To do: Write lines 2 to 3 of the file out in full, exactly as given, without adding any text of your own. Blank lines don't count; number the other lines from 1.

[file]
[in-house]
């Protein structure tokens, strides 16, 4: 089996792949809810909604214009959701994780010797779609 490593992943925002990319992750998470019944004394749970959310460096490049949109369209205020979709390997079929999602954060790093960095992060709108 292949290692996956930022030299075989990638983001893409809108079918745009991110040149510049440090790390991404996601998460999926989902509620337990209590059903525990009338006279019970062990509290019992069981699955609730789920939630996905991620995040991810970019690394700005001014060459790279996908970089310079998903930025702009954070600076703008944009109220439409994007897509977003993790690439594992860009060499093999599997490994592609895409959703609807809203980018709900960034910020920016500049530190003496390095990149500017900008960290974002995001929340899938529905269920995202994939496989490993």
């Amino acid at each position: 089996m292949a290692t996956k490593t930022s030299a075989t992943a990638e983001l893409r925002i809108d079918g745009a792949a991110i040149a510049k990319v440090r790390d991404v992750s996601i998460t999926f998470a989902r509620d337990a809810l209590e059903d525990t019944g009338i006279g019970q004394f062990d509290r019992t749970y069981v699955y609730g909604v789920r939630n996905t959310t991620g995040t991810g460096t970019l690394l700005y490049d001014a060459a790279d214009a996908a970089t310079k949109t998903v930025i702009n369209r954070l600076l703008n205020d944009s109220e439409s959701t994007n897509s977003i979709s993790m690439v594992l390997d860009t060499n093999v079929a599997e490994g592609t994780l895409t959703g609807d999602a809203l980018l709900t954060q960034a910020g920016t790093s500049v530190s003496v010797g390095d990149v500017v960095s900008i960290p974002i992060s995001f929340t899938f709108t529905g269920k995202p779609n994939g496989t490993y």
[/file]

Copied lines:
């Protein structure tokens, strides 16, 4: 089996792949809810909604214009959701994780010797779609 490593992943925002990319992750998470019944004394749970959310460096490049949109369209205020979709390997079929999602954060790093960095992060709108 292949290692996956930022030299075989990638983001893409809108079918745009991110040149510049440090790390991404996601998460999926989902509620337990209590059903525990009338006279019970062990509290019992069981699955609730789920939630996905991620995040991810970019690394700005001014060459790279996908970089310079998903930025702009954070600076703008944009109220439409994007897509977003993790690439594992860009060499093999599997490994592609895409959703609807809203980018709900960034910020920016500049530190003496390095990149500017900008960290974002995001929340899938529905269920995202994939496989490993």
């Amino acid at each position: 089996m292949a290692t996956k490593t930022s030299a075989t992943a990638e983001l893409r925002i809108d079918g745009a792949a991110i040149a510049k990319v440090r790390d991404v992750s996601i998460t999926f998470a989902r509620d337990a809810l209590e059903d525990t019944g009338i006279g019970q004394f062990d509290r019992t749970y069981v699955y609730g909604v789920r939630n996905t959310t991620g995040t991810g460096t970019l690394l700005y490049d001014a060459a790279d214009a996908a970089t310079k949109t998903v930025i702009n369209r954070l600076l703008n205020d944009s109220e439409s959701t994007n897509s977003i979709s993790m690439v594992l390997d860009t060499n093999v079929a599997e490994g592609t994780l895409t959703g609807d999602a809203l980018l709900t954060q960034a910020g920016t790093s500049v530190s003496v010797g390095d990149v500017v960095s900008i960290p974002i992060s995001f929340t899938f709108t529905g269920k995202p779609n994939g496989t490993y």